Is There a “Right” Amount of Exercise? - Healthy Living Association

Is There a “Right” Amount of Exercise?

Everyone who wants to stay fit and healthy has an exercise routine. That’s a given. But the big question is this: Wouldn’t it be great to know how much exercise is the “right amount,” without having to guess?

It’s easy to do too little and not really get results. Likewise, some people tend to go overboard and hurt themselves with too much physical activity and exercise.

What’s the Answer?

Fortunately, when I began researching this question about sensible exercise routines I came across a few very informative government reports and studies that addressed the question head-on. A major study by the Dept. of Health and Human Services, as well as the Dept. of Agriculture, has plenty to say on this topic.

It turns out that, for better or worse, all those government and scientific experts have arrived at a sort-of consensus: Healthy adults need between 30 and 90 minutes of exercise every single day.

That’s bad news for some and good news for others, but there is actually a lot more to the story than that. I decided to dig a little deeper than just one study, so I consulted some of the top medical websites, like WebMD’s fitness and exercise overview, and discovered a few intriguing details about that general “30-to-90” guideline. Here’s what I found out:

Essential Factoids About Daily Exercise Duration:

  • At least 30 minutes of daily exercise is recommended for adults who want to minimize their risk of disease.
  • Thirty minutes might not be enough for people who eat too much and continue to gain weight even though they are exercising regularly. Keeping an eye on weight is a corollary to maintaining optimum health.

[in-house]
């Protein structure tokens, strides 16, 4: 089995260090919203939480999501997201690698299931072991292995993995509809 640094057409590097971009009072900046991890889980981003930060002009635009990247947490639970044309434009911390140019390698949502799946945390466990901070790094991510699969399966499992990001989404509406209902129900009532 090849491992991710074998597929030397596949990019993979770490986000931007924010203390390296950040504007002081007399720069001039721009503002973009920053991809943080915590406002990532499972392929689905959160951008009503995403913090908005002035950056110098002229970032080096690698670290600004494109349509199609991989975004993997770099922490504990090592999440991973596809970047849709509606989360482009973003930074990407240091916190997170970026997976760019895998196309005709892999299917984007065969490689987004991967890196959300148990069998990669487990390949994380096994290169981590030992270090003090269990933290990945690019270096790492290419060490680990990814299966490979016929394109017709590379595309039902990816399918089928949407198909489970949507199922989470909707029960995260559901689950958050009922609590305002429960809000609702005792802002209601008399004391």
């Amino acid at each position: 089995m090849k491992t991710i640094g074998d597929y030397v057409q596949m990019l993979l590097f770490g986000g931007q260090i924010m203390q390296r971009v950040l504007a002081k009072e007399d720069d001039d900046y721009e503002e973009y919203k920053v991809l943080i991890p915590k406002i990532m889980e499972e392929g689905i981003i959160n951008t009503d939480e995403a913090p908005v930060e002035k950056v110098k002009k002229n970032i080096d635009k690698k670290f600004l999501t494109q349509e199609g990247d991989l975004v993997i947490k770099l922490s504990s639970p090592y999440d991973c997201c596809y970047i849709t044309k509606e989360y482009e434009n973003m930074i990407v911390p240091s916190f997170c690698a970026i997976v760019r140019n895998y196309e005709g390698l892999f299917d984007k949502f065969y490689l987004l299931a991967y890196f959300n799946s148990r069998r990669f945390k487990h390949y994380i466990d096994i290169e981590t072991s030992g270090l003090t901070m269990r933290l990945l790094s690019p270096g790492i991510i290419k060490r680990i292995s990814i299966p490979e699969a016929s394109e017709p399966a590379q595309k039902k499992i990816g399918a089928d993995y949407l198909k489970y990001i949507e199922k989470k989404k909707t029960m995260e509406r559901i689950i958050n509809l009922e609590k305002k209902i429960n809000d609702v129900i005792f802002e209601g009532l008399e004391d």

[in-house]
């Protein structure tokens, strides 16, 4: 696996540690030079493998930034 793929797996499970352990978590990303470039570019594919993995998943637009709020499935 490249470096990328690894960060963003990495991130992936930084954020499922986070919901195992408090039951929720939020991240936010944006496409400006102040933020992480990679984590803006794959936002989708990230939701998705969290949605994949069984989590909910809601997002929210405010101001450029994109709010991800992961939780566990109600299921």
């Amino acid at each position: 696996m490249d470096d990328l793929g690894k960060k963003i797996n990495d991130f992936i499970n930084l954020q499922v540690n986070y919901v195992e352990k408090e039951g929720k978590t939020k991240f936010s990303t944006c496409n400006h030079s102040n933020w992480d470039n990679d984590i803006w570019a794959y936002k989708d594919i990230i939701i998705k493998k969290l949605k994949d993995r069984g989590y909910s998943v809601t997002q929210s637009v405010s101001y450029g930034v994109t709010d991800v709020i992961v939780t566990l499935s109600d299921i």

• According to the guidelines from the Dept. of Health and Human Services (click here for the full version in PDF format), exercise and food intake are the two key factors that determine whether a person is obese or not. That sounds overly simple, but the guidelines are based on studies that actually proved the link between inactivity and all sorts of diseases and physical problems, not just obesity.
  • What are those diseases? To mention just a few, they include hypertension, osteoporosis, diabetes and various forms of heart disease. There are many more.
  • What is so compelling about the HHS guidelines is that it’s the first time scientists have documented the concept of “energy imbalance,” the idea that a human body needs to burn more calories than it takes in. It’s also the first time that a major, respected organization pointed to a specific number of daily exercise minutes that can fend off disease and obesity.
  • For people who need to lose weight, or who eat a lot, 30 minutes is not enough. The high end of the recommendation’s time scale is 90 minutes of exercise per day. That’s a lot for anyone, especially those who are already overweight and in poor physical condition.
  • One gem of the HHS guidelines is this: For long-term weight loss success, it is vitally important to stay physically active. That is a roundabout way of saying, “Dieting alone won’t take off weight for the long haul. You need to exercise and stay physically active to keep to pounds from coming back.”
  • These new guidelines are quite different than what we heard from government agencies in the late 1990s and as recently as the early 2000s. Earlier suggestions pointed out that in order to maintain healthy weight, individuals needed to exercise 30 minutes per day several times per week. That’s a big contrast to “up to 90 minutes per day,” every day.